We were eight miles from the Maryhill State Park for the terrific Escape/Fiberglass trailer weekend gathering there. Going 55 MPH with gusty wind (there are wind turbines on the ridges nearby because of the persistent wind in the area). Conditions were apparently sufficient to initiate a failure in the awning fabric. Again, regardless of the source of the failure, those top straps sure would have been nice. Some startled horses alongside the road got my daughters attention and she spotted the awning flying off. We were able to stop and collect it. The connectors at the bottom of the arms broke at both ends of the rods that clip to the trailer. The rods were still securely clipped in. I am glad that the arm failure points created a quick break off so that it flew off without causing damage to the side of the trailer. The awning and arms flew to the side of the road, leaving the upper part of the arms dangling. I unbolted the arms and packed the parts in the trailer. There were some scrapes to the awning assembly and we will need to replace the fabric and the riveted on parts at the bottom of the arms. We were very lucky given such a catastrophic failure.
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Old 05-20-2015, 07:01 PM   #46
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Sorry to hear of your mishap but glad it wasn't any worse.

I'd taken the previous posts to heart and installed a sturdy velcro strap despite some folks not thinking they're necessary. I'd just taken our small trailer cover off a couple of days ago. My wife asked me to just drape it over the awning to protect it from UV. Guess she was right, she'll be happy.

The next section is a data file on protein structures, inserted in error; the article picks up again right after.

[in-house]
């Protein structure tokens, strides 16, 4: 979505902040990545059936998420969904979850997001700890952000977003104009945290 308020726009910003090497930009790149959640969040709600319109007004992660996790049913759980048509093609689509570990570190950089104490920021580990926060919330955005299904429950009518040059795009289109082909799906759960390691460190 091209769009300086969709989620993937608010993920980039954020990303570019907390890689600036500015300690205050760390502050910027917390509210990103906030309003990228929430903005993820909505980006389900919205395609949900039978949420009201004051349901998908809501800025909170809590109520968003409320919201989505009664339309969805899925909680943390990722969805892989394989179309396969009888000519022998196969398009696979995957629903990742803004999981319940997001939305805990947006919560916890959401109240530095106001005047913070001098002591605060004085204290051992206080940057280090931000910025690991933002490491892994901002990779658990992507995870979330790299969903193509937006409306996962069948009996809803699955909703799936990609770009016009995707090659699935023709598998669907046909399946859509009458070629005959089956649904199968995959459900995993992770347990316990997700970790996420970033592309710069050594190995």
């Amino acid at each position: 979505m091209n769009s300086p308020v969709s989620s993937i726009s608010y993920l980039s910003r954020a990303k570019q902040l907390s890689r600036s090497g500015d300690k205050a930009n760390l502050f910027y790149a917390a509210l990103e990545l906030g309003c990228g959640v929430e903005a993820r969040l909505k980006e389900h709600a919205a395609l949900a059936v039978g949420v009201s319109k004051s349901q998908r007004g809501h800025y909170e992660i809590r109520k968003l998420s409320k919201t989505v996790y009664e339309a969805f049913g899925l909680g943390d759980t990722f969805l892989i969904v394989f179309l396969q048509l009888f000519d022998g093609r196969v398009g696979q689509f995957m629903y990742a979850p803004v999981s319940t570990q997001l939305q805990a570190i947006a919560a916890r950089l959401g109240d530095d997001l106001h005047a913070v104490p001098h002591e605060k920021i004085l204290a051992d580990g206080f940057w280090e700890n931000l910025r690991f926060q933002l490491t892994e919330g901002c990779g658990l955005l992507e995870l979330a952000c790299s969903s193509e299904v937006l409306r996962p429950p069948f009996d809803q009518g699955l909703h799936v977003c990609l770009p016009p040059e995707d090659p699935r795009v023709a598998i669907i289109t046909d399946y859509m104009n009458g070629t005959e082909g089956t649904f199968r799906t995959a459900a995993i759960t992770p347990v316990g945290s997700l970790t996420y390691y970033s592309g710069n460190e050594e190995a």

Ron
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Old 05-20-2015, 07:03 PM   #47
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Robin, good that you are all right and it is only the awning. Don't feel you are alone though as this is the most common mishap that insurers hear about, which is why they don't want to cover them. I have to wonder if our 2011 19' that we just sold might have such brittleness. We did make a big point to the buyer about getting straps. Think I will have to bring that up again after yours!
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Old 05-20-2015, 07:37 PM   #48
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I have some concern about using some products to clean the awning. I used Scrubbing Bubbles once, but it contains chlorine, so I very thoroughly rinsed it. Instructions for cleaning are on the awning roller.
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Old 05-20-2015, 08:50 PM   #49
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After reading all this I switched to a heftier tie-down.
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Old 05-20-2015, 09:27 PM   #50
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Quote:
Originally Posted by rbryan4 View Post
Loosen the knobs
Open the latches
Switch it to open
Pull it down
Slide the arms up until they latch
Lift one side
Lift the other
pull down on the sides while tightening the knobs to make it taut
Stow the strap
For those that want something to print out, with pictures, I captured screen shots of Tammy deploying the awning. See attached.